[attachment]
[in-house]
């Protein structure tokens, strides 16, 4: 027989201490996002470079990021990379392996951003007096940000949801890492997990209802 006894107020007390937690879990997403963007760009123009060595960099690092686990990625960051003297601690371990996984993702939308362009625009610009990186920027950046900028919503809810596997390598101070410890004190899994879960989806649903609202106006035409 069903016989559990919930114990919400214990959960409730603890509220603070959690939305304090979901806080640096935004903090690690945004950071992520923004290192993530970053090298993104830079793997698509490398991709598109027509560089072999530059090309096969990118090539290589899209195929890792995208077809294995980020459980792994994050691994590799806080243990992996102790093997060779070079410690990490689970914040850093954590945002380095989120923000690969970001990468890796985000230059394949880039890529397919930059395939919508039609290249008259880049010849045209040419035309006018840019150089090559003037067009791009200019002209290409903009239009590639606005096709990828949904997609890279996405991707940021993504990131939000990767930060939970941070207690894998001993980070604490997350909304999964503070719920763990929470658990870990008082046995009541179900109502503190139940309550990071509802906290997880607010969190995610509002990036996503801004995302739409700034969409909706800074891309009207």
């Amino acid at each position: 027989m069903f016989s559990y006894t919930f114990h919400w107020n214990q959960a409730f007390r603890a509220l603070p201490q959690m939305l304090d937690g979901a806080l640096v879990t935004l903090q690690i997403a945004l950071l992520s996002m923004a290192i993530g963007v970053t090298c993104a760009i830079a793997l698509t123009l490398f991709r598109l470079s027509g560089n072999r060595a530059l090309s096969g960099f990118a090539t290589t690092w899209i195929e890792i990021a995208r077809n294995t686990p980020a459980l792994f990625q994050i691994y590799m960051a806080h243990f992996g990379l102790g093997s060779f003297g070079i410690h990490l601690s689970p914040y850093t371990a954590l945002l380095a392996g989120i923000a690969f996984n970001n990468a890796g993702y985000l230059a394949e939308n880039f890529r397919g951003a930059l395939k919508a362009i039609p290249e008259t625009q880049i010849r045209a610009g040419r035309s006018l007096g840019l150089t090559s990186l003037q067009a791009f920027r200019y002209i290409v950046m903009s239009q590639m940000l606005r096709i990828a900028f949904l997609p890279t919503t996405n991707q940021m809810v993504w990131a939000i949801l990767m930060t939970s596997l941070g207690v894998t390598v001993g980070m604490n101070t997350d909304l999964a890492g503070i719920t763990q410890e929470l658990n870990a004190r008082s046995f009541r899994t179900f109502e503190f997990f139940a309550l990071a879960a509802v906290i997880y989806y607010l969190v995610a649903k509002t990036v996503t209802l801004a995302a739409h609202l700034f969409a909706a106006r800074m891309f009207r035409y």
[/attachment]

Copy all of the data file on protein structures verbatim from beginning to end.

[in-house]
């Protein structure tokens, strides 16, 4: 027989201490996002470079990021990379392996951003007096940000949801890492997990209802 006894107020007390937690879990997403963007760009123009060595960099690092686990990625960051003297601690371990996984993702939308362009625009610009990186920027950046900028919503809810596997390598101070410890004190899994879960989806649903609202106006035409 069903016989559990919930114990919400214990959960409730603890509220603070959690939305304090979901806080640096935004903090690690945004950071992520923004290192993530970053090298993104830079793997698509490398991709598109027509560089072999530059090309096969990118090539290589899209195929890792995208077809294995980020459980792994994050691994590799806080243990992996102790093997060779070079410690990490689970914040850093954590945002380095989120923000690969970001990468890796985000230059394949880039890529397919930059395939919508039609290249008259880049010849045209040419035309006018840019150089090559003037067009791009200019002209290409903009239009590639606005096709990828949904997609890279996405991707940021993504990131939000990767930060939970941070207690894998001993980070604490997350909304999964503070719920763990929470658990870990008082046995009541179900109502503190139940309550990071509802906290997880607010969190995610509002990036996503801004995302739409700034969409909706800074891309009207």
């Amino acid at each position: 027989m069903f016989s559990y006894t919930f114990h919400w107020n214990q959960a409730f007390r603890a509220l603070p201490q959690m939305l304090d937690g979901a806080l640096v879990t935004l903090q690690i997403a945004l950071l992520s996002m923004a290192i993530g963007v970053t090298c993104a760009i830079a793997l698509t123009l490398f991709r598109l470079s027509g560089n072999r060595a530059l090309s096969g960099f990118a090539t290589t690092w899209i195929e890792i990021a995208r077809n294995t686990p980020a459980l792994f990625q994050i691994y590799m960051a806080h243990f992996g990379l102790g093997s060779f003297g070079i410690h990490l601690s689970p914040y850093t371990a954590l945002l380095a392996g989120i923000a690969f996984n970001n990468a890796g993702y985000l230059a394949e939308n880039f890529r397919g951003a930059l395939k919508a362009i039609p290249e008259t625009q880049i010849r045209a610009g040419r035309s006018l007096g840019l150089t090559s990186l003037q067009a791009f920027r200019y002209i290409v950046m903009s239009q590639m940000l606005r096709i990828a900028f949904l997609p890279t919503t996405n991707q940021m809810v993504w990131a939000i949801l990767m930060t939970s596997l941070g207690v894998t390598v001993g980070m604490n101070t997350d909304l999964a890492g503070i719920t763990q410890e929470l658990n870990a004190r008082s046995f009541r899994t179900f109502e503190f997990f139940a309550l990071a879960a509802v906290i997880y989806y607010l969190v995610a649903k509002t990036v996503t209802l801004a995302a739409h609202l700034f969409a909706a106006r800074m891309f009207r035409y």